FEBRUARY 1, 2004
THE COUNTRY CORNER
It is time to take a serious look at our involvement there. Every day there are news reports about more deaths. Every night on the TV are photos of death and destruction. Why are we still there?
The land is too large to secure all of it. The bad people causing
this damage can roam anywhere, and we can't possibly police the whole place. Why are we still there?
We occupied this land, which we had to take by force, but it
causes us nothing but trouble. Why are we still there?
Their government is unstable, and in the process of changing.
Why are we still there?
Refugees are fleeing by the thousands, driven from their homes. Why are we still there?
It will cost billions to rebuild, which we can't afford. Why are we still there?
There are more than 1000 religious sects. We can't even secure the borders. Why are we still there?
And to repeat: Every day we hear of more Americans killed in this dangerous land. It is clear. We must abandon California.
Redneck Billy Joe Bob,
while not a brilliant scholar, was a gifted portrait
artist. His fame grew and soon people from all over
the country were coming
Blue Necks are Northerners -- the opposite of Rednecks.
Because of Redneck jokes, here are some tales on how Southern folks look at Northerners (or how Northerners sometimes think of themselves;)
YOU JUST MIGHT BE A BLUE NECK IF:
Instead of referring to two or more people as "Y'all," you call them "you guys," even if both of them are women.
You think barbecue is a verb meaning "to cook outside."
You think Heinz Ketchup is really SPICY.
You would never stop to buy something somebody was cooking on the side of the road. (e.g., boiled peanuts)
You don't have any problems pronouncing "Worcestershire sauce" correctly.
For breakfast, you would prefer potatoes-au-gratin to grits.
You don't know what a moon pie is.
You've never had an RC Cola.
You've never, ever eaten okra -- fried, boiled, or pickled.
You eat fried chicken with a knife and fork.
You've never seen a live chicken, and the only cows you've seen are on road trips.
You have no idea what a polecat is.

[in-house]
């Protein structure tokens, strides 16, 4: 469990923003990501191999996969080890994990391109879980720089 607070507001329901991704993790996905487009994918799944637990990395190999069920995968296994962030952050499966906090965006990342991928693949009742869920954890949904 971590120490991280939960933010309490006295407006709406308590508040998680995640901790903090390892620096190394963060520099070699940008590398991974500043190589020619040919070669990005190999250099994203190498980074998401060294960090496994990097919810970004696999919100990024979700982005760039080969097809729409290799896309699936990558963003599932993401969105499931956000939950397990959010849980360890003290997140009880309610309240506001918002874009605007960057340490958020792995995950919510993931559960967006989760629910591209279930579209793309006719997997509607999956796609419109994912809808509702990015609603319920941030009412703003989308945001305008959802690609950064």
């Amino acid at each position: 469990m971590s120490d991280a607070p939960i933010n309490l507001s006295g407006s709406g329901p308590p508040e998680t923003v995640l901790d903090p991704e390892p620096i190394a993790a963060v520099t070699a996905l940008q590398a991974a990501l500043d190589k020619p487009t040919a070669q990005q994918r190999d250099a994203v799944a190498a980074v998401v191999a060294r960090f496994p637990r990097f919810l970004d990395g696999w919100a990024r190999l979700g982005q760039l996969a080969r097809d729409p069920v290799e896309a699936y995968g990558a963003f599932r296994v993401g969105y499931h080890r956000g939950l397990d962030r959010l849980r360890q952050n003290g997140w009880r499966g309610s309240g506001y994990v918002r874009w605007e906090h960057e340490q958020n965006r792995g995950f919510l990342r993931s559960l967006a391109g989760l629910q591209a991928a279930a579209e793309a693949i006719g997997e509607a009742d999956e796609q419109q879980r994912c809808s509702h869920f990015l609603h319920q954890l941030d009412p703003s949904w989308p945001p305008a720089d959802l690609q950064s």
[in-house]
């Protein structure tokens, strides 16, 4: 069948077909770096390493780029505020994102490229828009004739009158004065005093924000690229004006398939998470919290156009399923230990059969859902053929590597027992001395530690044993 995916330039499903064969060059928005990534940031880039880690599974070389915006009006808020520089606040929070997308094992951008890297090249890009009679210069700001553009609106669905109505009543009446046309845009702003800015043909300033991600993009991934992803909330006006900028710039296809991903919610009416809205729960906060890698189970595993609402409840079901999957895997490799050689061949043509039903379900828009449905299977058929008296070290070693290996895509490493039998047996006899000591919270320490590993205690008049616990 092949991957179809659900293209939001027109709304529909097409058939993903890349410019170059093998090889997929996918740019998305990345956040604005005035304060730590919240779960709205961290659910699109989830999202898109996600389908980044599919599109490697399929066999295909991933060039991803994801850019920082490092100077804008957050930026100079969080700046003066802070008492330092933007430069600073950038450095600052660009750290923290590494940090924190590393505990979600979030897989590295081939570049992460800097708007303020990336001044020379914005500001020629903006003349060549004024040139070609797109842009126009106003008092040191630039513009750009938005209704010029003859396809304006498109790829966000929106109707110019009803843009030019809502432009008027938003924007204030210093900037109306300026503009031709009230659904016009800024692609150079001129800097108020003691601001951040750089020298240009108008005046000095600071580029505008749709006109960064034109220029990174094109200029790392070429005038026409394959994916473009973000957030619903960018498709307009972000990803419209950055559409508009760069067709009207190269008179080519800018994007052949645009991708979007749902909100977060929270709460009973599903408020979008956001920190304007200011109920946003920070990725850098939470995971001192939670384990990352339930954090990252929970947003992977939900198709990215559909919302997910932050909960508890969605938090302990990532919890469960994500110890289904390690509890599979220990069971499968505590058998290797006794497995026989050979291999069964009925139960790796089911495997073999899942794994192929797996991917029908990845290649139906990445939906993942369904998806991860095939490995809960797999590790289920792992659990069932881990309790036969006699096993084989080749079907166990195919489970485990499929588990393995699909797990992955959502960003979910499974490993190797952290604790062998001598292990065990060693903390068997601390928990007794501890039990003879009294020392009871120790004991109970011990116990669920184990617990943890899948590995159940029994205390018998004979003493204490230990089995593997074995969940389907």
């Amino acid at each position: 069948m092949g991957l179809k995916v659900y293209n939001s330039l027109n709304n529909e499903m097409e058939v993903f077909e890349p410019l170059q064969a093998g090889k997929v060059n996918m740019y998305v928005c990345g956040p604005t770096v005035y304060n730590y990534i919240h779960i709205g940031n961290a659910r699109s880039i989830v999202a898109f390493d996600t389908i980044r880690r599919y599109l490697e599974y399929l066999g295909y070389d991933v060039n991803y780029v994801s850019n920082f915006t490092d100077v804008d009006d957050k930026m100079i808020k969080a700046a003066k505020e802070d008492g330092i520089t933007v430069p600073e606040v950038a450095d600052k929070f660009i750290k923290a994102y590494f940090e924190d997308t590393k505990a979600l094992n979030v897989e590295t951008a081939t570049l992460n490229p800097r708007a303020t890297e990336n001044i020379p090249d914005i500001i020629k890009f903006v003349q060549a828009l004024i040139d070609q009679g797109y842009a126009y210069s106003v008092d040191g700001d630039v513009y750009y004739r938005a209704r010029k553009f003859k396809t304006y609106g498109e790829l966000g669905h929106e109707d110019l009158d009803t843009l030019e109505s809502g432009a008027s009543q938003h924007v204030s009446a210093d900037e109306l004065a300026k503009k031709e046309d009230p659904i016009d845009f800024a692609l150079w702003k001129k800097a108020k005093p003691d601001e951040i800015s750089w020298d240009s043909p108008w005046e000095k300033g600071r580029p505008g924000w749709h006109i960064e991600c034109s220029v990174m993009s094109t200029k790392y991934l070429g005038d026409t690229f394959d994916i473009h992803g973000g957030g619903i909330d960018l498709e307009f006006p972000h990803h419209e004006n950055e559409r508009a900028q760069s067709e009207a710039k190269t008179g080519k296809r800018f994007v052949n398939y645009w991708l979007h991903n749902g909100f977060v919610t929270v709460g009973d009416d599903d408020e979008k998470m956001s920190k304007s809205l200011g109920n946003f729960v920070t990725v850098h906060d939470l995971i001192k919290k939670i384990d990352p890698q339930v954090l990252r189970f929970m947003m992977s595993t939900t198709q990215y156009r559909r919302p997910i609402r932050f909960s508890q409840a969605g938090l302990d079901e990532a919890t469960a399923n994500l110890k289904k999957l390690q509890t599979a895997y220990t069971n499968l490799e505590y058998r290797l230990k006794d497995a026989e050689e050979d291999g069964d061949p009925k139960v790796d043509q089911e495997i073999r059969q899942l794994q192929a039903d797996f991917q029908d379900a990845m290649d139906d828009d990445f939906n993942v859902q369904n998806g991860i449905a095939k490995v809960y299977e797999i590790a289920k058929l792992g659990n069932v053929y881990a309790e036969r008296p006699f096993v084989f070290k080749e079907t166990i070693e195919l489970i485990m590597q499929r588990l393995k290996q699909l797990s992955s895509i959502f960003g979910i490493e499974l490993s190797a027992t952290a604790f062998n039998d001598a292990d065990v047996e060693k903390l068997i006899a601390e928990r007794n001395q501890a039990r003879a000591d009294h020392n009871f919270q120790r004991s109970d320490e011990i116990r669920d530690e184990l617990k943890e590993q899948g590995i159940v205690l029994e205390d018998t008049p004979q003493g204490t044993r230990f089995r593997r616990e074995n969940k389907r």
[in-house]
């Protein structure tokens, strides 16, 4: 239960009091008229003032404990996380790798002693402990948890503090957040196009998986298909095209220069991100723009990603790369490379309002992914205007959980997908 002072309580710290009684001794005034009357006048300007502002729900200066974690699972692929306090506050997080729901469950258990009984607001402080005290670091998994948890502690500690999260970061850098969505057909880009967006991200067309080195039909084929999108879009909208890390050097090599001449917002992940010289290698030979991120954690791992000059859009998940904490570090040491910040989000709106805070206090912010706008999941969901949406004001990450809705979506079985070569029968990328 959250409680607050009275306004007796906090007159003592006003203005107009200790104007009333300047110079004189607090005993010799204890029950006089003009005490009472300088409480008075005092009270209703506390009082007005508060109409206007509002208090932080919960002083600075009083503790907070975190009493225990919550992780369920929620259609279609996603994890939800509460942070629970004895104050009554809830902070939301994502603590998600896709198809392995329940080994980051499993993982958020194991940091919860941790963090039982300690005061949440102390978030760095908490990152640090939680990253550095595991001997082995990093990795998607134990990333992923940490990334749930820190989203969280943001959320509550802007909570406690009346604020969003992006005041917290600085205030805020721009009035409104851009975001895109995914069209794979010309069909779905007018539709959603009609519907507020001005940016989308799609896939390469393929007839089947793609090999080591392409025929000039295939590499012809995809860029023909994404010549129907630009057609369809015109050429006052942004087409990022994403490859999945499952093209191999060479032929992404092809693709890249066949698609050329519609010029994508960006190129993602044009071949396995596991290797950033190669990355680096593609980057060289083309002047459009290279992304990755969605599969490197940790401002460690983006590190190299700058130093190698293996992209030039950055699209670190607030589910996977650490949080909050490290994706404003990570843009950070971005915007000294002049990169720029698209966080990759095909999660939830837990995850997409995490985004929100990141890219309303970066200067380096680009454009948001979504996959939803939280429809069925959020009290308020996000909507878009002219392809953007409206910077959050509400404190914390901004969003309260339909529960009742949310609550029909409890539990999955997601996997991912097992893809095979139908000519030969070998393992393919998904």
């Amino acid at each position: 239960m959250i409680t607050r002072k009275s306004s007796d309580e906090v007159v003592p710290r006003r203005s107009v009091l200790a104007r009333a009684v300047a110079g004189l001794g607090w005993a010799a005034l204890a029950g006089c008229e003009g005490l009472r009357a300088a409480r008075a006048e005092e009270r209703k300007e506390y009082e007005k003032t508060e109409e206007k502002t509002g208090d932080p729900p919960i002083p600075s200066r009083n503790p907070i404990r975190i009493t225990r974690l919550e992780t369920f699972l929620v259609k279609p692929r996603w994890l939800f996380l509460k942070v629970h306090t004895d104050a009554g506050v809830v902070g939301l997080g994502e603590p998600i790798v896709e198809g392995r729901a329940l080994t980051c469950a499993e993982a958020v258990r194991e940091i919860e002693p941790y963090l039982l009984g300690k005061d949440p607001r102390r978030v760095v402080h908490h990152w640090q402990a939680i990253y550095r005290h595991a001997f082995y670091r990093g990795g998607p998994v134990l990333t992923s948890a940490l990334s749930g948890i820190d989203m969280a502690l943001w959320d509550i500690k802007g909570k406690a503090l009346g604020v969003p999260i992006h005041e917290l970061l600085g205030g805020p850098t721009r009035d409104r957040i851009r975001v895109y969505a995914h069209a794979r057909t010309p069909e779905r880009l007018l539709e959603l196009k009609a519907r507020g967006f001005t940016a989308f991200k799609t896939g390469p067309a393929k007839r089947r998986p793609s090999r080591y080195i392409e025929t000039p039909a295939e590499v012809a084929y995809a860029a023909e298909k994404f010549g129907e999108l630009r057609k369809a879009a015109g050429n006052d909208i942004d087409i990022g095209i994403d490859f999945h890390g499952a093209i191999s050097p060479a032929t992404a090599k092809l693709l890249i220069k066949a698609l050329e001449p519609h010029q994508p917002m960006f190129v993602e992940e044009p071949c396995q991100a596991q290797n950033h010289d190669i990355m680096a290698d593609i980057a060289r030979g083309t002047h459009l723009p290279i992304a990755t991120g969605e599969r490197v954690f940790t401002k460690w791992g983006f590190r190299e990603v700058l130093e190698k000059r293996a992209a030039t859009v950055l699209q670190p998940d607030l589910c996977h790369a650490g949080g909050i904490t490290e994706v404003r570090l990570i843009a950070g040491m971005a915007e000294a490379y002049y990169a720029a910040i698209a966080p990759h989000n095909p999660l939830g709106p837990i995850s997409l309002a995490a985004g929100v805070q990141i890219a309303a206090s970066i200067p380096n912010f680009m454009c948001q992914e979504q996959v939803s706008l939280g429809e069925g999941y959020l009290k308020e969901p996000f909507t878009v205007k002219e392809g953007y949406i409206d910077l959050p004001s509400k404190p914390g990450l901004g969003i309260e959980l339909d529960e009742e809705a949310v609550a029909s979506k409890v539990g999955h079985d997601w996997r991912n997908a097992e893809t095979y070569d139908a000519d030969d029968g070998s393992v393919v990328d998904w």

You don't see anything wrong with putting a sweater on your dog.
You don't have bangs.
You would rather have your son become a lawyer than grow up to get his own TV fishing show.
You drink either "Pop" or "Soda"- instead of "Cokes."
You've never eaten and don't know how to make a tomato sandwich.
You have never planned your summer vacation around a gun-'n-knife show.
You think more money should go to important scientific research at your university than to pay the salary of the head football coach.
You don't even have one can of WD-40 somewhere around the house.
The last time you smiled was when you blocked someone from getting on an on-ramp to the highway.
You don't have any hats in your closet that advertise feed stores.
You have more than one professional sports team in your home state.
You call binoculars opera glasses.
You can't spit out the car window without pulling over to the side of the road and stopping.
You don't know anyone with at least two first names (i.e., Joe Bob, Faye Ellen, Billy Ray, Mary Jo, Bubba Dean, Joe Dan, Mary Alice)
You don't know any women with male names (i.e., Tommie, Bobbie, Johnnie, Jimmie)
You don't have Maw-maw's & Paw-paw's.
You get freaked out when people on the subway talk to you.
None of your fur coats are homemade
During summer vacation, a father of a very wealthy Boston family took his son on a trip to Vermont with the firm purpose of showing his son how poor people live.
They spent a couple of days and nights on the farm of what would be considered a very poor family. On their return from their trip, the
father asked his son, "How was the trip?"
"It was great, Dad."
"Did you see how poor people live?" the father asked.
"Oh yeah," said the son.
"So, tell me, what did you learn from the trip?" asked the father.
The son answered: "I saw that we have one dog and they had four. We have a pool that reaches to the middle of our garden and they have a creek that has no end. We have imported lanterns in our garden and they have the stars at night. Our patio reaches to the front yard and they have the
whole horizon! . We have a small piece of land to live on and they have fields that go beyond our sight. We have servants who serve us, but they serve others. We buy our food, but they grow theirs. We have walls around our property to protect us, they have friends to protect them."
The boy's father was speechless.
Then his son added, "Thanks, Dad, for showing me how poor we are."
Copyright 2000 Claude Dern, All Rights Reserved
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